Su-Jung Nam, Ph.D., Eun-Young Park, Ph.D.
Disability and Health Journal, Vol. 10, Issue 2, p257–263
Information and Communication Technology (ICT) is connected with every aspect of social, cultural, economic, educational, and commercial activity. Smart devices in particular have changed society and are necessary goods for modern people. Smart device usage is rapidly growing in everyday life, so the ability to use a smart device is increasingly important, yet there is little data supporting increased digital inclusion of people with disabilities in mobile device use.
This study investigates the effects of the smart environment on the information divide experienced by people with disabilities.
Data from the 2013 Information Divide Index Data of the National Information Society Agency was analyzed
regarding three aspects: access, skill, and competence. The accessibility difference was investigated by comparing access to a PC or smart device in two groups. The effects of a smart environment on the information divide were analyzed using General Linear Modeling (GLM).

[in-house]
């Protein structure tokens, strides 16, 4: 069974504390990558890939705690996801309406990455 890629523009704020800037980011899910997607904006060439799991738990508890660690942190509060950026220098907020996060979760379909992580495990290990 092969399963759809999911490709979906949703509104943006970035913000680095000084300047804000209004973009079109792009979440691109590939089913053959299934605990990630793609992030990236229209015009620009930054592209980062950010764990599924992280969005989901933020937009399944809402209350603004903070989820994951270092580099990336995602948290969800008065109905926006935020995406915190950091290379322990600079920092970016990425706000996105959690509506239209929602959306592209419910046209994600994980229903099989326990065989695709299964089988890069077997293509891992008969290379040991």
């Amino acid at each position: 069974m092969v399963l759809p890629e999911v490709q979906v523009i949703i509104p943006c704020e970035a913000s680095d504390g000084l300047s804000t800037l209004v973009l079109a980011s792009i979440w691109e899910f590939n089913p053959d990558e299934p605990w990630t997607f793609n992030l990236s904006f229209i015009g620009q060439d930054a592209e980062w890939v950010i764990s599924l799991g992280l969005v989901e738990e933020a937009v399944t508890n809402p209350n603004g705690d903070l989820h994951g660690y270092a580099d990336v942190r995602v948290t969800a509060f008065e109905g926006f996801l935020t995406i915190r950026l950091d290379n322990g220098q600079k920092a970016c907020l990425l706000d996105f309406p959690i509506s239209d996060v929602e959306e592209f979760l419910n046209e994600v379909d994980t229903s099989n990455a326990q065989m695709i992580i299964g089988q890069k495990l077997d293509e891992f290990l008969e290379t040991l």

The access rate was higher for the general group than for that of those with disabilities, and this difference appeared to be greater in the smart environment. The results of the GLM showed that disability and device access had statistically significant effects on skill and all aspects of competence.
These results provide evidence that the smart environment further creates the information divide for people with disabilities. Strategies should be formed to reduce this divide, particularly within smart environments.